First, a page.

It has the look of a shrub, has red-purple thick stems, green lance-shaped leaves, and can grow up to 10 ft (3 m) in height.
Besides its red stems, other characteristics that make pokeweed stand out are its fruits. In late summer, it produces grape-like green berries that grow in clusters. When ripening during the fall, these get a dark-purple color.
Do not eat the fruits produced by pokeweed! They are poisonous to humans and most animals. Not only their fruits are toxic but all the parts of the plant are.
Pokeweed is a very adaptive plant that can grow in many soil types and environments, overwhelming native flora. That’s why in many regions, pokeweeds are considered invasive plants.
Several species of birds are immune to the toxins in the berries of this plant. They consume the fruits and thus, helping pokeweeds spread from one place to another.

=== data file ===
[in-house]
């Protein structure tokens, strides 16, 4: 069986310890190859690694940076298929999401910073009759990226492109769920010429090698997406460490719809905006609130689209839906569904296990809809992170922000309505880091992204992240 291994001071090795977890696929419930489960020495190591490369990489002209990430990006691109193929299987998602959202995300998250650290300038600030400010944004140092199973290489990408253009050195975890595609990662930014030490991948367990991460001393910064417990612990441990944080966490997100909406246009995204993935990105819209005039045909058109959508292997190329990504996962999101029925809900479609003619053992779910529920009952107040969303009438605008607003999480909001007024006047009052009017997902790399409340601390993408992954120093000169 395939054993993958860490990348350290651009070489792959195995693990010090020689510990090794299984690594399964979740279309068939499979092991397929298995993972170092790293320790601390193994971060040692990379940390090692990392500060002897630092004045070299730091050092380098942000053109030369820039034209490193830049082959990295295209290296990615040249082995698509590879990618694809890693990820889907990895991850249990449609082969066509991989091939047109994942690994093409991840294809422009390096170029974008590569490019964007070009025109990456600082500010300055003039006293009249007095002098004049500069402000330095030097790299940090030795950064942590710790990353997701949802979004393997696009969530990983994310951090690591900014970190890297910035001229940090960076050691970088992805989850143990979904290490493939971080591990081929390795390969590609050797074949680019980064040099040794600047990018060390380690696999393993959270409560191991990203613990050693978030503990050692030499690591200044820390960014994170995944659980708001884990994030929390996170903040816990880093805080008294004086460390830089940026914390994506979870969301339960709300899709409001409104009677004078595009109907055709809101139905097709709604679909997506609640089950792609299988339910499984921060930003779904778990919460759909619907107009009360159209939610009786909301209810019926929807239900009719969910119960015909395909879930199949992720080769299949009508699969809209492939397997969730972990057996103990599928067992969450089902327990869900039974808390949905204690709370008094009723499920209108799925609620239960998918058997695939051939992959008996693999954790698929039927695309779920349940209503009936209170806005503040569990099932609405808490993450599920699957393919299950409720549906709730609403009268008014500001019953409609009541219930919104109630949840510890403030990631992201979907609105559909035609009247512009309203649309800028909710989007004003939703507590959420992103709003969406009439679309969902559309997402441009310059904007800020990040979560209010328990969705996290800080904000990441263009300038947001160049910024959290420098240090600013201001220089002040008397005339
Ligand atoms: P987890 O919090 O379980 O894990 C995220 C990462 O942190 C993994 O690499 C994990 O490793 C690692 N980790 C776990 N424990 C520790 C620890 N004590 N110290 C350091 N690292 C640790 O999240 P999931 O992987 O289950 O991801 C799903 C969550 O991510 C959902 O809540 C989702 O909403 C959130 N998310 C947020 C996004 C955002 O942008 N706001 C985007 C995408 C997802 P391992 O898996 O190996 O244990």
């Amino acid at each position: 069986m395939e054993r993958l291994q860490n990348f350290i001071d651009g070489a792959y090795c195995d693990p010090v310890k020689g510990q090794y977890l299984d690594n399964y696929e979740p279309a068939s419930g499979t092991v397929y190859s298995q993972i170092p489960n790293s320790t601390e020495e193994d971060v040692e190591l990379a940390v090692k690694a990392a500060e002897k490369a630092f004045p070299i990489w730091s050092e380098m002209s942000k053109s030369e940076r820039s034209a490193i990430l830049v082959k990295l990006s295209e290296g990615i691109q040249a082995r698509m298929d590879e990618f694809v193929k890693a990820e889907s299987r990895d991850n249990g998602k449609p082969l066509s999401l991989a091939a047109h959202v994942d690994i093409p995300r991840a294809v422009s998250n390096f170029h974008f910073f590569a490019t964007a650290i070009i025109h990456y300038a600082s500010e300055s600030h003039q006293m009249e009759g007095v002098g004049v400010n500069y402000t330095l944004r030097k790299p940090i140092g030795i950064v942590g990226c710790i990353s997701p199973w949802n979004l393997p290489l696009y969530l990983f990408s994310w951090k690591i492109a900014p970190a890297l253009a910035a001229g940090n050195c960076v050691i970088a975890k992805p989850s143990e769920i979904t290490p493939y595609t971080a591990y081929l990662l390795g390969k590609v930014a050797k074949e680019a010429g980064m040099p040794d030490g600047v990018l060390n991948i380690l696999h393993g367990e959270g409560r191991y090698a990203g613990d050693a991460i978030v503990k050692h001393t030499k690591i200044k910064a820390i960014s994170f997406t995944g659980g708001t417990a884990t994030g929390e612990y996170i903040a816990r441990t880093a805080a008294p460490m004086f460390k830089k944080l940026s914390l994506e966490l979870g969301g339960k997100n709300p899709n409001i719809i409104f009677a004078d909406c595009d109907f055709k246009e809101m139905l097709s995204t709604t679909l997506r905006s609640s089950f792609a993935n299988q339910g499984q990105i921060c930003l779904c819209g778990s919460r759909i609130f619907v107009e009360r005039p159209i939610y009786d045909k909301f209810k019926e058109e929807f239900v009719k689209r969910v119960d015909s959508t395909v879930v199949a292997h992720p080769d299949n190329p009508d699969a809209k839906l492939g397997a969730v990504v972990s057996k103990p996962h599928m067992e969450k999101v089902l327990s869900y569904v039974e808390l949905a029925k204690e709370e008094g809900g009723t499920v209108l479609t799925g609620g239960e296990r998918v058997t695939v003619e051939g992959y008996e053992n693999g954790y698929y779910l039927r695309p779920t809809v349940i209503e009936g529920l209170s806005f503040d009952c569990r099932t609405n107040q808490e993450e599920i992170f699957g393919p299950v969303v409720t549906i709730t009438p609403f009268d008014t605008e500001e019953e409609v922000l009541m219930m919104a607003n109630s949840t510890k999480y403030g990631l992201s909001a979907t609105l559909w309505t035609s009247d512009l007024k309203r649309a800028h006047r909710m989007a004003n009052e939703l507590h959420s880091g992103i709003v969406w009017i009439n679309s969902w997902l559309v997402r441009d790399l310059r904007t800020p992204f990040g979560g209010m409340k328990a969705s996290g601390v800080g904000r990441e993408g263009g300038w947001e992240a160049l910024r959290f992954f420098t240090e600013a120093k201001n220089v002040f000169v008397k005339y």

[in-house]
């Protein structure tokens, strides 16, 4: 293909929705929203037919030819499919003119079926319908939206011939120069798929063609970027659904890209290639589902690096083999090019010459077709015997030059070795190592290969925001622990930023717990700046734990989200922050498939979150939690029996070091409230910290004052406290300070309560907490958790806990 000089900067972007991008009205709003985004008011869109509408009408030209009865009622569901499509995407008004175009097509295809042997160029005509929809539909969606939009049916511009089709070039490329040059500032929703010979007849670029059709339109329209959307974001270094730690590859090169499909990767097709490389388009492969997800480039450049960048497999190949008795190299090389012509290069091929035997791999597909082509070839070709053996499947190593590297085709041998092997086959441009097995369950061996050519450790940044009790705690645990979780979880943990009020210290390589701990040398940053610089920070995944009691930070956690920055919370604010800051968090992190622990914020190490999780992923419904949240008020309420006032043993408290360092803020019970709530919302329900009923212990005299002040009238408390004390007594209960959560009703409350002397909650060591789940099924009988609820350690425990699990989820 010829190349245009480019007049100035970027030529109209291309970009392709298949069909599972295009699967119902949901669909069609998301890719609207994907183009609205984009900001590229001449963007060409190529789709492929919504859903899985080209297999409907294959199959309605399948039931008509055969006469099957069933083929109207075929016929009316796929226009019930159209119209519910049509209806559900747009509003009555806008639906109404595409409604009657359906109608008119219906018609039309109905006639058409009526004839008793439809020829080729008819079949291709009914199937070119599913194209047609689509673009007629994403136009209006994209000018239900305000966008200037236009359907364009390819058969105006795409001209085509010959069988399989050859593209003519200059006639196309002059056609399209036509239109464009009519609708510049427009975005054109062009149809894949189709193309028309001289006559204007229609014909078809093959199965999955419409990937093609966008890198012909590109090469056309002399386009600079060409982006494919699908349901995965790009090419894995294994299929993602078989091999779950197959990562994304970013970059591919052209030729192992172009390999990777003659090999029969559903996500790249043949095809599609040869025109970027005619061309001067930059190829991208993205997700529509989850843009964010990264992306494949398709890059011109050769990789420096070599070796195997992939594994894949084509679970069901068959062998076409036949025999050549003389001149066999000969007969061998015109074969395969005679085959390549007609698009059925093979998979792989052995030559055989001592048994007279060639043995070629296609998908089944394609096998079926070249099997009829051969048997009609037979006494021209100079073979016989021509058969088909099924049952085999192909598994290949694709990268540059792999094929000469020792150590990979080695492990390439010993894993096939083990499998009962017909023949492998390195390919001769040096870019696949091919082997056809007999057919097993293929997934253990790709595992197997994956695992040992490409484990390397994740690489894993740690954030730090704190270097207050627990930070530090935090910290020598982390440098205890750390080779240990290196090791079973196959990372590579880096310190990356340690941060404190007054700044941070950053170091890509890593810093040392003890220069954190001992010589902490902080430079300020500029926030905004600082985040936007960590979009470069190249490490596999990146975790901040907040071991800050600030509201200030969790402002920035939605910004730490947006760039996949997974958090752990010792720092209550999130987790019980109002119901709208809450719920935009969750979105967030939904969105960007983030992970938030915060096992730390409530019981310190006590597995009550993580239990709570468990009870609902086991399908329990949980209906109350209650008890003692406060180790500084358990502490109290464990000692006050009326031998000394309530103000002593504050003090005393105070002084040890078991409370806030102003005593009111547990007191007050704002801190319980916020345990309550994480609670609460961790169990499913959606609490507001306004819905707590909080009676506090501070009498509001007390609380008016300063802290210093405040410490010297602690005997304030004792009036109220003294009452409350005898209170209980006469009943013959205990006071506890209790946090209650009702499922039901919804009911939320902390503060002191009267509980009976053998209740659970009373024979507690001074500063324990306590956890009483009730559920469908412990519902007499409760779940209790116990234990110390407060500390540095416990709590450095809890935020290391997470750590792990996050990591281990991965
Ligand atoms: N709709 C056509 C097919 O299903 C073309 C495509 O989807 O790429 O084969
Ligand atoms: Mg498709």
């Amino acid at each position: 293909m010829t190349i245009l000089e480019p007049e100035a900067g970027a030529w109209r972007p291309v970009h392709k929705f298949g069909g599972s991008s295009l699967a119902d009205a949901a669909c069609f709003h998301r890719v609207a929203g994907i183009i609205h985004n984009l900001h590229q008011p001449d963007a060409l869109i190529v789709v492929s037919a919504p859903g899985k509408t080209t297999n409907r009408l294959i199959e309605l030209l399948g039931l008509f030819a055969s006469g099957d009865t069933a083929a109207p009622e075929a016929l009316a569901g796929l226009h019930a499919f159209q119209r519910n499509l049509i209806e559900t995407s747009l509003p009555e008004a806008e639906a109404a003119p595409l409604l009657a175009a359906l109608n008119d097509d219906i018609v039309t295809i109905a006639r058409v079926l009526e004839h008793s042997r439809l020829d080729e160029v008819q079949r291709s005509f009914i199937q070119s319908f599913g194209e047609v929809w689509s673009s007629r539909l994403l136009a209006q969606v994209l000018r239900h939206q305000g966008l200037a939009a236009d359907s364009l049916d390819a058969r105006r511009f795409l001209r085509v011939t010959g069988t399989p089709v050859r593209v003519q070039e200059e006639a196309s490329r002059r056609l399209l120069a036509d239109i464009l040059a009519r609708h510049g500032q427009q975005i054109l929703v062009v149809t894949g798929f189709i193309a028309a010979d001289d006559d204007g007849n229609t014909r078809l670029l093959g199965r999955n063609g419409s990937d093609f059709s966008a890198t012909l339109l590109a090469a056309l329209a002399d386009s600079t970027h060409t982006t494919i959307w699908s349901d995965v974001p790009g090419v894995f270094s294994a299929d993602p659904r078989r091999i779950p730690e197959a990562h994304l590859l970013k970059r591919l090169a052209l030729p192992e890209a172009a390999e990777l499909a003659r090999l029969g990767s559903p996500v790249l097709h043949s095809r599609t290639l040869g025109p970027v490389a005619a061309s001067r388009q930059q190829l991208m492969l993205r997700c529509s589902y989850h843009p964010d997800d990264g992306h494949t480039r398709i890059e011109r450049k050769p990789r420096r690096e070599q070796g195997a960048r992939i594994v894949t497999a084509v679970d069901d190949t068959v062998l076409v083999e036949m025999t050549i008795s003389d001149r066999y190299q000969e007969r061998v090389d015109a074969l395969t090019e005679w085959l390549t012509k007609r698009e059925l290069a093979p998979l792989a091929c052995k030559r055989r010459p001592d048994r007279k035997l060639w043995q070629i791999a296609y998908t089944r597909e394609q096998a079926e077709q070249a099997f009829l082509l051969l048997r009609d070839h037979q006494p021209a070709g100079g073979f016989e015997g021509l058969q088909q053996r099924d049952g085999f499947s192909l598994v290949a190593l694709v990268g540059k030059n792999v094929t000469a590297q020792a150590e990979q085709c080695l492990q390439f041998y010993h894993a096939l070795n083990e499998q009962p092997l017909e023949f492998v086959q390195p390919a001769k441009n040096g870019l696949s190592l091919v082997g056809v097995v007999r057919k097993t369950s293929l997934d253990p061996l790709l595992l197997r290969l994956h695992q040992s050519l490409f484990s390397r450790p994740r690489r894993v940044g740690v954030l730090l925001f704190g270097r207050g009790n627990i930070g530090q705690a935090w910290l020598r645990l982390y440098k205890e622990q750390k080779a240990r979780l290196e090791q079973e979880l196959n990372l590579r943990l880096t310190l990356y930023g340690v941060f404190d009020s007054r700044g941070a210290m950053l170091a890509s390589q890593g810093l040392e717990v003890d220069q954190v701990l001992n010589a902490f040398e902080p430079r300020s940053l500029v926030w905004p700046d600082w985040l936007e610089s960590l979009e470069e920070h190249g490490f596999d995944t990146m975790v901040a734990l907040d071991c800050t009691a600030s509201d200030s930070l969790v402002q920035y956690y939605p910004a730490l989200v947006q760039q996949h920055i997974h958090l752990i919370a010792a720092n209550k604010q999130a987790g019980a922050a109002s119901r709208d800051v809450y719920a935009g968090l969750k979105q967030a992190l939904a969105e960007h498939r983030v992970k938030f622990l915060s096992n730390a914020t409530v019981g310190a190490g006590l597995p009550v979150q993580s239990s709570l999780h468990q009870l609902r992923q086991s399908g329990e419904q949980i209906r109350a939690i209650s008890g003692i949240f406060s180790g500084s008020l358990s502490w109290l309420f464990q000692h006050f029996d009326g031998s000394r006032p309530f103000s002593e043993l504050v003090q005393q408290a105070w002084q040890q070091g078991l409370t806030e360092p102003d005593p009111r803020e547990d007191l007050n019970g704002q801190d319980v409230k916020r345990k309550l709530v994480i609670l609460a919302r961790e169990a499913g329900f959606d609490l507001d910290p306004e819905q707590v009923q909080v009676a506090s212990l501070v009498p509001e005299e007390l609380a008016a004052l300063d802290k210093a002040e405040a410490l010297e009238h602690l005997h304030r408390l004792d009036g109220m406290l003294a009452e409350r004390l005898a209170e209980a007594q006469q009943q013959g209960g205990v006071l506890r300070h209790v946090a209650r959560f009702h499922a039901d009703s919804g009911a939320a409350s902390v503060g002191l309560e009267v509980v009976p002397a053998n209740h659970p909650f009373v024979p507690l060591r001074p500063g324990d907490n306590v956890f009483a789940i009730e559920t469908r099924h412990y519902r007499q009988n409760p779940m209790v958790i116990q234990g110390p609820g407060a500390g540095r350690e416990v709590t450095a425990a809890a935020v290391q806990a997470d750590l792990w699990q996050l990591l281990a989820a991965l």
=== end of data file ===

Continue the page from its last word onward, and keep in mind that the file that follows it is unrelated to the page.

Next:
2. The Castor Bean (Ricinus Communis)
The castor bean (Ricinus communis) is a fast-growing large flowering perennial shrub. It is also commonly known as the castor oil plant.
Ricinus is very easy to identify in its mature form. It has a small tree’s look and, in climates without frosty winters, can reach impressive sizes of up to 39 ft (12 m) in height.
It has large glossy palmated leaves supported by long reddish stems that connect to a main thick stalk and produces spiny green or red-purple fruits that encapsulate oval seeds, which resemble beans. Some varieties have green leaves and red stems; others are entirely purple-reddish or change their color as the plant gets older.